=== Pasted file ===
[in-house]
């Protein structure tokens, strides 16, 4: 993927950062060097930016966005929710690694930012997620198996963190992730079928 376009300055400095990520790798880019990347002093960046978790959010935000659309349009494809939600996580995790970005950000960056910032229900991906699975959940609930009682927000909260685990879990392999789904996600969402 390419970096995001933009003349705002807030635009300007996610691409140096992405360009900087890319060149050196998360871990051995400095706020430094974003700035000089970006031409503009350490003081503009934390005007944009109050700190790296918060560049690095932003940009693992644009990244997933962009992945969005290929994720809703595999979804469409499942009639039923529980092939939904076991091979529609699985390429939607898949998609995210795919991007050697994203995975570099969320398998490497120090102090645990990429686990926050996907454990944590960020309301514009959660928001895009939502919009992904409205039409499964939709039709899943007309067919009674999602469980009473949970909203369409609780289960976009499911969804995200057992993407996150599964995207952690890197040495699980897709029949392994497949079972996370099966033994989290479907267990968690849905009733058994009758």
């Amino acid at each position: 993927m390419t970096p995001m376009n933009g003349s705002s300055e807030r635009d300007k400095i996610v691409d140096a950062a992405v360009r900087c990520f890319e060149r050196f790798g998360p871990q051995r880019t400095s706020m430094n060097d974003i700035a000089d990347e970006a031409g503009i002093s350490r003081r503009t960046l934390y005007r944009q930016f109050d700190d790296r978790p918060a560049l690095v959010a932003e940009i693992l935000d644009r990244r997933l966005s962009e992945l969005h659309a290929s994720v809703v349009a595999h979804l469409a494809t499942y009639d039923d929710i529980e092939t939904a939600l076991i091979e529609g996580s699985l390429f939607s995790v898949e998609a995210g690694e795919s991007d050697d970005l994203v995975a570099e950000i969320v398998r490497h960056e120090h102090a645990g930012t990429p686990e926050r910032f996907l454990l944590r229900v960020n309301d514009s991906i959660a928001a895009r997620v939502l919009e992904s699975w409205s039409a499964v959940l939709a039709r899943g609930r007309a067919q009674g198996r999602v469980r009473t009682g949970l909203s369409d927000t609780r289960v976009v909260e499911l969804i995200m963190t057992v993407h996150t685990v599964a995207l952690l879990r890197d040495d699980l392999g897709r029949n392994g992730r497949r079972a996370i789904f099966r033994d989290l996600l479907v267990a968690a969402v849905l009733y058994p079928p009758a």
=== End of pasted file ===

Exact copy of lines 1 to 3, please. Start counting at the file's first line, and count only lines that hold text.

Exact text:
[in-house]
């Protein structure tokens, strides 16, 4: 993927950062060097930016966005929710690694930012997620198996963190992730079928 376009300055400095990520790798880019990347002093960046978790959010935000659309349009494809939600996580995790970005950000960056910032229900991906699975959940609930009682927000909260685990879990392999789904996600969402 390419970096995001933009003349705002807030635009300007996610691409140096992405360009900087890319060149050196998360871990051995400095706020430094974003700035000089970006031409503009350490003081503009934390005007944009109050700190790296918060560049690095932003940009693992644009990244997933962009992945969005290929994720809703595999979804469409499942009639039923529980092939939904076991091979529609699985390429939607898949998609995210795919991007050697994203995975570099969320398998490497120090102090645990990429686990926050996907454990944590960020309301514009959660928001895009939502919009992904409205039409499964939709039709899943007309067919009674999602469980009473949970909203369409609780289960976009499911969804995200057992993407996150599964995207952690890197040495699980897709029949392994497949079972996370099966033994989290479907267990968690849905009733058994009758």
């Amino acid at each position: 993927m390419t970096p995001m376009n933009g003349s705002s300055e807030r635009d300007k400095i996610v691409d140096a950062a992405v360009r900087c990520f890319e060149r050196f790798g998360p871990q051995r880019t400095s706020m430094n060097d974003i700035a000089d990347e970006a031409g503009i002093s350490r003081r503009t960046l934390y005007r944009q930016f109050d700190d790296r978790p918060a560049l690095v959010a932003e940009i693992l935000d644009r990244r997933l966005s962009e992945l969005h659309a290929s994720v809703v349009a595999h979804l469409a494809t499942y009639d039923d929710i529980e092939t939904a939600l076991i091979e529609g996580s699985l390429f939607s995790v898949e998609a995210g690694e795919s991007d050697d970005l994203v995975a570099e950000i969320v398998r490497h960056e120090h102090a645990g930012t990429p686990e926050r910032f996907l454990l944590r229900v960020n309301d514009s991906i959660a928001a895009r997620v939502l919009e992904s699975w409205s039409a499964v959940l939709a039709r899943g609930r007309a067919q009674g198996r999602v469980r009473t009682g949970l909203s369409d927000t609780r289960v976009v909260e499911l969804i995200m963190t057992v993407h996150t685990v599964a995207l952690l879990r890197d040495d699980l392999g897709r029949n392994g992730r497949r079972a996370i789904f099966r033994d989290l996600l479907v267990a968690a969402v849905l009733y058994p079928p009758a």